Scientists have identified a genetic mutation causing the irregular heartbeats that characterize atrial fibrillation (AF). Nearly one out of every 20 individuals over age 65 suffer from this cardiac arrhythmia, which is increasing in prevalence as the population ages. When left unchecked, AF can lead to heart muscle dysfunction, embolism, ventricular arrhythmia, and heart failure. Studying families with a rare inherited form of AF, a collaborative research team composed of scientists in China and France has identified the disease-causing gene as KCNQ1, which encodes a protein subunit of an ion channel controlling the movement of charged potassium through a cell membrane. The discovery is reported in the 10 January 2003 issue of Science.
This new understanding of the molecular basis of atrial fibrillation may lead to better pre-symptomatic diagnosis of the disorder and to the development of new therapies, according to corresponding authors, Yi-Han Chen of Tongji University, Shanghai, China and Shi-Jie Xu of Chinese National Human Genome Center, Shanghai, China.
The scientists studied a four-generation family in China with a history of AF. Of the 44 living members of this family from both rural villages and nearby cities in northern Shandong Province, sixteen have cases of AF, all of which the researchers confirmed were hereditary. Gene mapping studies led the researchers to the critical region of chromosome 11 that was linked to AF. Sequence analysis revealed that there was a specific nucleotide substitution in the KCNQ1 gene in all of the family members affected with AF, but not in unaffected family members. Cell culture analyses confirmed that this genetic alteration disrupted the function of the KCNQ1 potassium channel.
The KCNQ1 potassium channel, like other ion channels, controls the electrical activity of the heart in excitable heart cells, or myocytes. That is, the inflow or outflow of ions through a cell membrane impacts how a heart beats--steadily and predictably in a healthy individual, or occasionally rapidly and unpredictably in AF patients. "The mutation in KCNQ1 causes a marked enhancement of its function, tips the normal balance of the process, and renders the cardiac myocytes more susceptible to atrial fibrillation," Chen and Xu said.
The KCNQ1 potassium ion channel was a suspect in the case of familial atrial fibrillation, because it had already been linked to other heart conditions, such as familial ventricular fibrillation and long QT syndrome. The mutation in KCNQ1 that leads to AF keeps the potassium channel open, while a KCNQ1 mutation for long QT syndrome does the opposite. Cardiac ion channels have diverse functional behaviors, which can lead to different types of cardiac disorders, Chen and Xu explained.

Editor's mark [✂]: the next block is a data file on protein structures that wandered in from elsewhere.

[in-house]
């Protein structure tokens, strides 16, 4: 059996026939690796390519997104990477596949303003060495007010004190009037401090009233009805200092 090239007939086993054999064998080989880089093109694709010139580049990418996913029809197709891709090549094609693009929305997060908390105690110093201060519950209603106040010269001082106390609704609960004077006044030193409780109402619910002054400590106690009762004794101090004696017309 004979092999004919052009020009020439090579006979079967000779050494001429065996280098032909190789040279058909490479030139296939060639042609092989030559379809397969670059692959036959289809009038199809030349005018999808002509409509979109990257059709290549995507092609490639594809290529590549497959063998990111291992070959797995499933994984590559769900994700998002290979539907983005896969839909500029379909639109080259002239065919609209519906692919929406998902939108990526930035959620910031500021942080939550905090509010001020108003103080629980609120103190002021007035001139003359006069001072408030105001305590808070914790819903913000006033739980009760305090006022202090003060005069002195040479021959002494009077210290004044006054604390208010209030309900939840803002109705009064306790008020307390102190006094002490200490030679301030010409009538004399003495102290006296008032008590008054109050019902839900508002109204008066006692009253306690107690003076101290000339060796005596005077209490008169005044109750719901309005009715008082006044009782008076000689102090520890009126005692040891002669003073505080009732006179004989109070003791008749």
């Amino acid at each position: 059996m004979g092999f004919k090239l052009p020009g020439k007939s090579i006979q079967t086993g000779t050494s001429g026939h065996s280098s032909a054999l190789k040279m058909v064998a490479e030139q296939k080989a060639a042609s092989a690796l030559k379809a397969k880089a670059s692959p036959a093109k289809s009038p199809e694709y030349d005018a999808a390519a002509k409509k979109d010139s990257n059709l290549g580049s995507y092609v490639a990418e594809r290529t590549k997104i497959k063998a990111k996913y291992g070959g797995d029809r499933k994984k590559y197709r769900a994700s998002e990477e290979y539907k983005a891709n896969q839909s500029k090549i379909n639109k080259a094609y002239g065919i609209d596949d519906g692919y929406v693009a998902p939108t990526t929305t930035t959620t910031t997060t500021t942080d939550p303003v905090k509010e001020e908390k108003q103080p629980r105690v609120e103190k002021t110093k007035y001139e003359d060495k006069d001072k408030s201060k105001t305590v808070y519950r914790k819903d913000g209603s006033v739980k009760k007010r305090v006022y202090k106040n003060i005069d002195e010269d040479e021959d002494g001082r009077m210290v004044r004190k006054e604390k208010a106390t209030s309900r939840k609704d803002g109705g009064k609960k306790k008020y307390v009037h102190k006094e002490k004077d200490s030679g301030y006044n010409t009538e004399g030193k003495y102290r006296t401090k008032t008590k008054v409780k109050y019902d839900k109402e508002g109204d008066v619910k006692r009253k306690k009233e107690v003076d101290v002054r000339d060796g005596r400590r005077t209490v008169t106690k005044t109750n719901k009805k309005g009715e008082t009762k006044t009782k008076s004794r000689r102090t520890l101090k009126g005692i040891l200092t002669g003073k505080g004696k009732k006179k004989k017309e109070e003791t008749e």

Several small hereditary AF families and some individuals with isolated cases OF AF did not have KCNQ1 mutations, according to the authors. This suggests that additional genes are likely to be involved in the pathogenesis of the disorder.
Currently, AF therapy includes pharmacologic and nonpharmacologic treatments. Some of the pharmacologic treatments have been used for decades and can occasionally have serious side effects. Nonpharmacologic treatments, which include defibrillators, atrial pacing methods and surgery, can be complex, hard to conduct, or damage-causing. "Our results may suggest new therapeutic strategies for both the inherited and the more commonly acquired forms of AF," said Chen and Xu.
The Science research took about three years to complete. "At last a coherent story was achieved -- from clinical symptom, to mutation identification, to revelation of channel malfunction -- and ultimately the work has provided new insight into the mechanism of atrial fibrillation," the researchers noted.
Although this research was conducted in China, the prevalence of atrial fibrillation is generally higher in western societies. It is not clear, however, whether the difference is due to genetic or environmental factors, according to cited literature. The researchers next plan to study how the AF-causing KCNQ1 mutation influences heart rhythm, and why some carriers of the mutation are more or less susceptible to developing full-blown AF.
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Shi-Jie Xu is also with Institute for Biological Science-Chinese Academy of Sciences and Shanghai Second Medical University, Shanghai, China. Co-authors on this study are Wen-Yuan Xu, Xiao-Yan Su, Yi-Qing Yang, Yi Liu, Hong-Ju Xu, Xiao-Fei Li, Ning Ma and Chun-Ping Mou at Tongji U.-Tongji Hospital in Shanghai, China Saiïd Bendahhou and Jacques Barhanin at CNRS in Sophia Antipolis, France; Xiao-Liang Wang and Hong-Wei Jin at Chinese Academy of Medical Sciences in Beijing, China; Ying Wang, Hao Sun, Qi-Nan Zhuang, Yue-Bin Li, Zhu Chen, and Wei Huang at Chinese National Human Genome Center in Shanghai, P.R. China; Zhu Chen and Wei Huang are also at Rui Jin Hospital-Shanghai Second Medical University in Shanghai, P.R. China. Wei Huang is also at Chinese Academy of Sciences in Shanghai, P.R. China.
This study was conducted with support from the National Natural Science Foundation, Chinese High Tech Program, the National Key Program on Basic Research, Foundation for University Key Teacher by the Ministry of Education, the Shanghai Science and Technology Development Fund, Shanghai Commission for Education, Centre National de la Recherche Scientifique, and Fondation pour la Recherche Médicale and the Association Française contre les Mypopathies (S.B.)
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